Wednesday, May 22, 2024

Federal judge suspended over finances, including 80-million-peso deposit

The Federal Judiciary Council (CJF) has suspended a federal judge over questionable financial dealings, which President López Obrador said included receiving an 80-million-peso bank deposit.

Supreme Court Chief Justice Arturo Zaldívar announced the suspension on Thursday but didn’t reveal the judge’s name.

However, judicial officials subsequently said the suspension applied to Jorge Arturo Camero Ocampo, a Mexico City administrative court judge and president of the National College of Magistrates.

“Stemming from the policy of zero tolerance of corruption, which I have been leading, the plenary of the federal judiciary decided yesterday [Wednesday] to suspend a judge of the first circuit due to serious inconsistencies in his financial situation,” Zaldívar said.

The chief justice said the decision was of the “greatest importance” because the judge was allegedly a key part of a network responsible for “improper conduct that won’t be tolerated in the federal judicial power.”

Zaldívar didn’t provide details about the “inconsistencies” detected in Camero’s finances but federal sources told the newspaper El Universal that one irregularity was the judge’s purchase of a home in the affluent Pedregal district of Mexico City.

Camero allegedly paid 17.8 million pesos (US $920,000) for the property, which was registered in the name of his son.

At his regular news conference on Friday, López Obrador told reporters that his understanding was that the judge’s suspension was related to an 80-million-peso (US $4.1-million) bank deposit.

He praised the decision made by the CJF, which has also launched an investigation into Camero’s financial dealings, but stressed the importance of the presumption of innocence.

“I’m pleased that the judicial power is acting to combat corruption but of course no one can be convicted without presenting proof, without carrying out a process as the law establishes. But this action – the removal of a judge for corruption, or alleged corruption – is unheard of, especially in recent times,” López Obrador said.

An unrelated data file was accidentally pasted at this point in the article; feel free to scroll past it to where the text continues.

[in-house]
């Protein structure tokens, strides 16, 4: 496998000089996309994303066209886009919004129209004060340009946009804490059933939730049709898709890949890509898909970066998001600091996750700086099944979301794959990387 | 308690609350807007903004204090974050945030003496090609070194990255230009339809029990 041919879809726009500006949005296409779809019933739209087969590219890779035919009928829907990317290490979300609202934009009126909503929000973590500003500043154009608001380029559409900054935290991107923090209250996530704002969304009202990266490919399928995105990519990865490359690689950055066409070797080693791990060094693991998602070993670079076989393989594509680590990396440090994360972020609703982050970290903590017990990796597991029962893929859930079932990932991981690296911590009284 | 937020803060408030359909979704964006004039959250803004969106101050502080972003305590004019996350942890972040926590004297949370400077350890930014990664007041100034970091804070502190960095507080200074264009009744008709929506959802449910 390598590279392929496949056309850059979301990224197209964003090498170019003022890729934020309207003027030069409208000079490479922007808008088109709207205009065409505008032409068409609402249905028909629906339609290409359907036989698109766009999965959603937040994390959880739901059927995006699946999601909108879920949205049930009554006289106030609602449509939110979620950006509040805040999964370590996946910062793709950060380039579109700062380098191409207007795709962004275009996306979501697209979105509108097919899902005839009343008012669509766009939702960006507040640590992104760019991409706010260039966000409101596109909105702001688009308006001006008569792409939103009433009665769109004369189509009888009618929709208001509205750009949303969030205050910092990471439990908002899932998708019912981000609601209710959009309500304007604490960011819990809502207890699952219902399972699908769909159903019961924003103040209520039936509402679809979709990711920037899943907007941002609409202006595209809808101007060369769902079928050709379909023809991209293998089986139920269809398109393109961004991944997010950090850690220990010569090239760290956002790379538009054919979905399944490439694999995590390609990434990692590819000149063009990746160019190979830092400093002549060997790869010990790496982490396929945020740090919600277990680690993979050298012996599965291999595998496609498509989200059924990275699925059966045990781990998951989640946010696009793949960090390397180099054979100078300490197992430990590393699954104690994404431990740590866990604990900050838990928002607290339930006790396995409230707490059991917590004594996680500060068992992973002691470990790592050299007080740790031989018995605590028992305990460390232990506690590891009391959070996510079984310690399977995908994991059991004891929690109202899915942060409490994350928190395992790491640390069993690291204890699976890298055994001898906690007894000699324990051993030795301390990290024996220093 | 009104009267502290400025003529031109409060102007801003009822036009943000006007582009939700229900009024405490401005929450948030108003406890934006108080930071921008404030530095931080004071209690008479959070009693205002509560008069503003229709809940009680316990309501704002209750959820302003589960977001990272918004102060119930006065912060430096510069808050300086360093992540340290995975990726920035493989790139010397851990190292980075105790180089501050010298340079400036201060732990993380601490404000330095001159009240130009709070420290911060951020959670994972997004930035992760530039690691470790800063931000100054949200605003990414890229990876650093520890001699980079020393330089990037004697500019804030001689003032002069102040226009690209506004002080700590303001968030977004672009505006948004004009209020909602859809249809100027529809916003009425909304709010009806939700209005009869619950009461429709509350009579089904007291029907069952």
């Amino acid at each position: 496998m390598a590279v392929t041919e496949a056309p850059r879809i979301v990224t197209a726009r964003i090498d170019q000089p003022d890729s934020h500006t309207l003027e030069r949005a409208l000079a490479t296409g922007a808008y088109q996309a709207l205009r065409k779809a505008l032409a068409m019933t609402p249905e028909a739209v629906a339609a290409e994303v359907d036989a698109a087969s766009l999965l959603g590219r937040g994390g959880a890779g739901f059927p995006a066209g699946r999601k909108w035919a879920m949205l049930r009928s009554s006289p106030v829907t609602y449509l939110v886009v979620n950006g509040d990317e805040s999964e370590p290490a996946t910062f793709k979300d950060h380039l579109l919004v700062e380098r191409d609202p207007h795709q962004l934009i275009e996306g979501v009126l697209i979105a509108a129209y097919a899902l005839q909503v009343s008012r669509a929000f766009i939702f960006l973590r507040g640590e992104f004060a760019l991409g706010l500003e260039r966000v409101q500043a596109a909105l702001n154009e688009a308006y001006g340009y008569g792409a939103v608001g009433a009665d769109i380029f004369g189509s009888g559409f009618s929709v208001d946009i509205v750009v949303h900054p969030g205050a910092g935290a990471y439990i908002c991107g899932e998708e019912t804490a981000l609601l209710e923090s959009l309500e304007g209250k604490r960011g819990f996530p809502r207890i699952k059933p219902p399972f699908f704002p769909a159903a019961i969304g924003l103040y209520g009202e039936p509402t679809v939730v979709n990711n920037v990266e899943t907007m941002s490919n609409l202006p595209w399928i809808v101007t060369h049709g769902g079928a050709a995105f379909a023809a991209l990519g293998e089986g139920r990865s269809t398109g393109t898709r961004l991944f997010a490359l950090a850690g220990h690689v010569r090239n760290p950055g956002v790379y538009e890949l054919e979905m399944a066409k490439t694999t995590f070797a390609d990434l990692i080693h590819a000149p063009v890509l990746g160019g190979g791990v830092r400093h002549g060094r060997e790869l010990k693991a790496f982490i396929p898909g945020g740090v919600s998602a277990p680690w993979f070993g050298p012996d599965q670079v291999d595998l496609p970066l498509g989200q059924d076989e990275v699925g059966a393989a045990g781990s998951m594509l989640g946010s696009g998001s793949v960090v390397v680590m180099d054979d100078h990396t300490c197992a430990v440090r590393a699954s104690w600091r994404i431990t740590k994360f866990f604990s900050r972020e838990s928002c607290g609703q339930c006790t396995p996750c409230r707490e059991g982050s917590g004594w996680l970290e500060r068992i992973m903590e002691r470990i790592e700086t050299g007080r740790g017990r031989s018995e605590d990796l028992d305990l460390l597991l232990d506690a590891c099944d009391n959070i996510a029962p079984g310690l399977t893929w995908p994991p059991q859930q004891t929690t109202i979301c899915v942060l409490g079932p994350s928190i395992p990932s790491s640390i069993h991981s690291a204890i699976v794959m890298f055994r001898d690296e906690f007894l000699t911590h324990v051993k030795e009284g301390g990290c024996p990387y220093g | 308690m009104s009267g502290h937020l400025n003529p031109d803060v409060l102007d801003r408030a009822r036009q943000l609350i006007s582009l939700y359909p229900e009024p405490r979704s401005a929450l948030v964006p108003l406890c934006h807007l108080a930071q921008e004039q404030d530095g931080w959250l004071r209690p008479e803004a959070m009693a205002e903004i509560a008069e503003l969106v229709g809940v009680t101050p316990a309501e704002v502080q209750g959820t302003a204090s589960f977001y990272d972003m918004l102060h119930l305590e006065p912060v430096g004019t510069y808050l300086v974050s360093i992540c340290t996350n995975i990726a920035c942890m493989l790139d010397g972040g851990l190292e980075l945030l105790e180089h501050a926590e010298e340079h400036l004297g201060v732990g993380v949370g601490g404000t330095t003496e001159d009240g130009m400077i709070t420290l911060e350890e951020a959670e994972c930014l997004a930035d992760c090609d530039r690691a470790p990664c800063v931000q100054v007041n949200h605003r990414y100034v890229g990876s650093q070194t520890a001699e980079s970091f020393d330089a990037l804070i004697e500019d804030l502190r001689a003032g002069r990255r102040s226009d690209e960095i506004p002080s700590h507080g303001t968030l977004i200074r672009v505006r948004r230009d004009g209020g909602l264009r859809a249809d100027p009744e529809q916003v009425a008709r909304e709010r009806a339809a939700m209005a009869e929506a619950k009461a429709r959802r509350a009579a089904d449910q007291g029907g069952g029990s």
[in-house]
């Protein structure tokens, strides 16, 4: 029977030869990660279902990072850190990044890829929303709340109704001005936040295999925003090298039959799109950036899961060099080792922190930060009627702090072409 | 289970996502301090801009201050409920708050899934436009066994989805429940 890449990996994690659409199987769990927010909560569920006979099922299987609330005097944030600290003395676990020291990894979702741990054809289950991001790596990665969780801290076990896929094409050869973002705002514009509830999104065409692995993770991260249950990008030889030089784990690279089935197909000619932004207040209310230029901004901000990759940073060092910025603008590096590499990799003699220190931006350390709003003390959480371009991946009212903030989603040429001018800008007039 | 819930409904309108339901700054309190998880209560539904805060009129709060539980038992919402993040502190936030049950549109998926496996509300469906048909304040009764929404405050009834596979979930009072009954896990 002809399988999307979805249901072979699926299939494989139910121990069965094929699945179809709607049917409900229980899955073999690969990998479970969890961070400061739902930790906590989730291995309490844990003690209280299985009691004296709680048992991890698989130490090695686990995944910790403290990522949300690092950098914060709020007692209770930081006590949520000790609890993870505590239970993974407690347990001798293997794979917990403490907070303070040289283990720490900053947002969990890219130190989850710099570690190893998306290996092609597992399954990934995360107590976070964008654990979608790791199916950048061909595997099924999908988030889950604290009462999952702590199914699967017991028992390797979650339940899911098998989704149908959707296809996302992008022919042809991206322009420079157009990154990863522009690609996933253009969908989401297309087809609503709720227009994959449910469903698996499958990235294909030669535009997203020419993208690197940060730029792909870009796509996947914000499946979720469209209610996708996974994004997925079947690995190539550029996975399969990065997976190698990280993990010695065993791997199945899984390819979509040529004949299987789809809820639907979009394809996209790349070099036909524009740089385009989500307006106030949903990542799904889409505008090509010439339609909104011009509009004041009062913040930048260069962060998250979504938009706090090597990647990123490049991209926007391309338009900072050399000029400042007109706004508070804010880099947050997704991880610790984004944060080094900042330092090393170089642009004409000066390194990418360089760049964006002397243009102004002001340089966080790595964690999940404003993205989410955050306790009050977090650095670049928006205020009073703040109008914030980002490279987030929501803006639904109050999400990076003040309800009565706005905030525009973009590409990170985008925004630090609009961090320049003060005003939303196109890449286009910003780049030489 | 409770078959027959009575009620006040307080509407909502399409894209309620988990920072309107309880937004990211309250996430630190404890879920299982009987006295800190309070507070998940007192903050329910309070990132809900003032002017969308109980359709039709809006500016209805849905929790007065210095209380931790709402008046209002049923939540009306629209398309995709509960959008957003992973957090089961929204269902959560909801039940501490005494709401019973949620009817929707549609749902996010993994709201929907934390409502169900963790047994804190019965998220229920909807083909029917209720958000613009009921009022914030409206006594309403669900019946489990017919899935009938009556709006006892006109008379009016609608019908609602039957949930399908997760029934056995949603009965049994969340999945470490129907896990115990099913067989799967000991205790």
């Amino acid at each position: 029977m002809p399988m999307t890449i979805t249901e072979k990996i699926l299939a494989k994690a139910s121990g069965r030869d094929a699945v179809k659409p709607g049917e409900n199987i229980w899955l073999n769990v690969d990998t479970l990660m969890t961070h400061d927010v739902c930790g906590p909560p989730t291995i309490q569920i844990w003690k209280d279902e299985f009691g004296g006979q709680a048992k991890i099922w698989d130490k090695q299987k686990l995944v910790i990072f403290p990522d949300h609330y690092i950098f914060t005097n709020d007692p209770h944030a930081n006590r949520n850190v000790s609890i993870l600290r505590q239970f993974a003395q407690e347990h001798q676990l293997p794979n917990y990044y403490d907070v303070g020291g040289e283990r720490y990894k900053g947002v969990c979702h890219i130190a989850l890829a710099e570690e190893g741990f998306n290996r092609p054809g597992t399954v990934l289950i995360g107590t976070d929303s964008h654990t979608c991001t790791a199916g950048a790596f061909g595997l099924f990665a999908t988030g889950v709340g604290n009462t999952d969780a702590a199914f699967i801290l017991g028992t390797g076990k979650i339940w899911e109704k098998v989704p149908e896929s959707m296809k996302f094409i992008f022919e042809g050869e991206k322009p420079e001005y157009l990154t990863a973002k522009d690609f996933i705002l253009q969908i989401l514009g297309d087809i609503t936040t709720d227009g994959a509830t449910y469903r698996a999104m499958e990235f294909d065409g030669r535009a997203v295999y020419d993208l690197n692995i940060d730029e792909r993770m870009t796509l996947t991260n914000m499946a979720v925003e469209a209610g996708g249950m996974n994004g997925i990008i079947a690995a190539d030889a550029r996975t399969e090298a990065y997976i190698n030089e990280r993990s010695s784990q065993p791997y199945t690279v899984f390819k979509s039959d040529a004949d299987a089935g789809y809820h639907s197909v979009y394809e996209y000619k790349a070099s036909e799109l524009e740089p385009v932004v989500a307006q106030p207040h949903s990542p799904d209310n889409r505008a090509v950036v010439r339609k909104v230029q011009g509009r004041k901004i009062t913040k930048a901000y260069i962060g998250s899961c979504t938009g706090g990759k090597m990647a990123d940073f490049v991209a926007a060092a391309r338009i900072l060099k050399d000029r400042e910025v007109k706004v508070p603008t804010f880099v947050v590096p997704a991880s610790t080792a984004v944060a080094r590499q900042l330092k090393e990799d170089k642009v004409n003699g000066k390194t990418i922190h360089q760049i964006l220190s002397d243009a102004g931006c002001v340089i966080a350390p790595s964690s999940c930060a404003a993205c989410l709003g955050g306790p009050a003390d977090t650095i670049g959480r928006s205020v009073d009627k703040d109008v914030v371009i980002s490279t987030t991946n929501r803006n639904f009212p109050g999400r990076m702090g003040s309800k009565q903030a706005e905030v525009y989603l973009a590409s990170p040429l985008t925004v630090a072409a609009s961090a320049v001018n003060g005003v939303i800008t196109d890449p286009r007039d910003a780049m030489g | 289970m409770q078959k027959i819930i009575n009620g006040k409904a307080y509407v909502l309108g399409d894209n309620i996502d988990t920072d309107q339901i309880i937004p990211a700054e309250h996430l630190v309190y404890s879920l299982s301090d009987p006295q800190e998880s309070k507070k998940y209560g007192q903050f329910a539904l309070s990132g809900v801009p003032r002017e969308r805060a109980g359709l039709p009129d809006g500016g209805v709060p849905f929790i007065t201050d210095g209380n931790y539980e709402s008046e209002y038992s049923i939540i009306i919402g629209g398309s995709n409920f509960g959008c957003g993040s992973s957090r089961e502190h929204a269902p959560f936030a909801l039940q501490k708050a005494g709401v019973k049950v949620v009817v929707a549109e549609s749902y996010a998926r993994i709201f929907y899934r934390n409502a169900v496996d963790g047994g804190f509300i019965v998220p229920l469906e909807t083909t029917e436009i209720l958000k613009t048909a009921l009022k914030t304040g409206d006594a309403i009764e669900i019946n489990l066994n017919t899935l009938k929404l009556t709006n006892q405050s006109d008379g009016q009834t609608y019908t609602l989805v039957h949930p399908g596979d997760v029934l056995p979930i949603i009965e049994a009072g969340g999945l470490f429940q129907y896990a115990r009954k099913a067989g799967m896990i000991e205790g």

El Universal reported that Camero, as a member of a panel of judges at the 10th Collegiate Tribunal in Mexico City, has heard applications for injunctions against the Santa Lucía airport, one of the federal government’s largest infrastructure projects.

In June, the court’s judges ruled unanimously to grant a provisional suspension order that halted the project and ordered the previous government’s abandoned airport project to be left intact.

However, the same court ruled on Thursday to reject another application for an injunction against the airport.

Camero was one of the judges who heard the application because, according to sources who spoke with El Universal, he hadn’t yet been notified of his suspension.

The decision by the CJF to relieve Camero of his duties came a week after Supreme Court Justice Eduardo Medina Mora, who is under investigation for allegedly transferring more than 100 million pesos to foreign bank accounts, announced his resignation in a move that surprised his colleagues and political observers. The Senate approved the resignation on Tuesday.

Chief Justice Zaldívar said yesterday that the judiciary is cracking down on corruption and nepotism in courts across the country.

Source: El Universal (sp), Milenio (sp) 

Have something to say? Paid Subscribers get all access to make & read comments.
A completely dried out section of Lake Patzcuaro in Mexico, with cracks in the lake bed

Drought affects just over 70% of Mexico’s territory

The latest national drought monitor reports that 85% of municipalities in Mexico are currently experiencing some level of drought.
A baby monkey drinks water from a volunteer

Authorities investigate reports of mass monkey deaths in southern Mexico

Conservation and animal welfare groups insist that soaring temperatures are to blame for the deaths of over 100 spider and howler monkeys.
Three women shield themselves with umbrellas during a heat wave in Mexico.

Parts of Mexico expecting temperatures above 45 C as third heat wave begins

Only six states will stay below maximum temperatures of 40 C this week, with the northern and southeastern regions bracing for highs above 45 C.